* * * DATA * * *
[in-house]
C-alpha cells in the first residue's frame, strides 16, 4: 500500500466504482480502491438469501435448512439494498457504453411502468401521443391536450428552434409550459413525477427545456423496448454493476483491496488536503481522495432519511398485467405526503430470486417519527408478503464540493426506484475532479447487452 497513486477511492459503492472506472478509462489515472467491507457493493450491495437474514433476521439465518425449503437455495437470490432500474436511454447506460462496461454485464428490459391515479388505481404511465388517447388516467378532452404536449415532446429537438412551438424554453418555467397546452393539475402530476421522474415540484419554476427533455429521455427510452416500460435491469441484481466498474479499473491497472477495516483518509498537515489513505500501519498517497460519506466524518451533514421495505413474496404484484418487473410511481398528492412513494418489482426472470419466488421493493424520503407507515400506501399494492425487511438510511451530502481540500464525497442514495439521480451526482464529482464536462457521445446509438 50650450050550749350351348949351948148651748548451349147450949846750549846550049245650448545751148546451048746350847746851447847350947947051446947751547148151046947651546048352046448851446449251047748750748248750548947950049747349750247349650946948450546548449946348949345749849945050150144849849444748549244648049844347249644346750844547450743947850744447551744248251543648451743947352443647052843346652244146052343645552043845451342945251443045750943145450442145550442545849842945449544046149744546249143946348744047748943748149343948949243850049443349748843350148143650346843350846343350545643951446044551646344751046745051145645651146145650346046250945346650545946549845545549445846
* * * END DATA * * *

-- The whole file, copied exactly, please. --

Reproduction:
[in-house]
C-alpha cells in the first residue's frame, strides 16, 4: 500500500466504482480502491438469501435448512439494498457504453411502468401521443391536450428552434409550459413525477427545456423496448454493476483491496488536503481522495432519511398485467405526503430470486417519527408478503464540493426506484475532479447487452 497513486477511492459503492472506472478509462489515472467491507457493493450491495437474514433476521439465518425449503437455495437470490432500474436511454447506460462496461454485464428490459391515479388505481404511465388517447388516467378532452404536449415532446429537438412551438424554453418555467397546452393539475402530476421522474415540484419554476427533455429521455427510452416500460435491469441484481466498474479499473491497472477495516483518509498537515489513505500501519498517497460519506466524518451533514421495505413474496404484484418487473410511481398528492412513494418489482426472470419466488421493493424520503407507515400506501399494492425487511438510511451530502481540500464525497442514495439521480451526482464529482464536462457521445446509438 50650450050550749350351348949351948148651748548451349147450949846750549846550049245650448545751148546451048746350847746851447847350947947051446947751547148151046947651546048352046448851446449251047748750748248750548947950049747349750247349650946948450546548449946348949345749849945050150144849849444748549244648049844347249644346750844547450743947850744447551744248251543648451743947352443647052843346652244146052343645552043845451342945251443045750943145450442145550442545849842945449544046149744546249143946348744047748943748149343948949243850049443349748843350148143650346843350846343350545643951446044551646344751046745051145645651146145650346046250945346650545946549845545549445846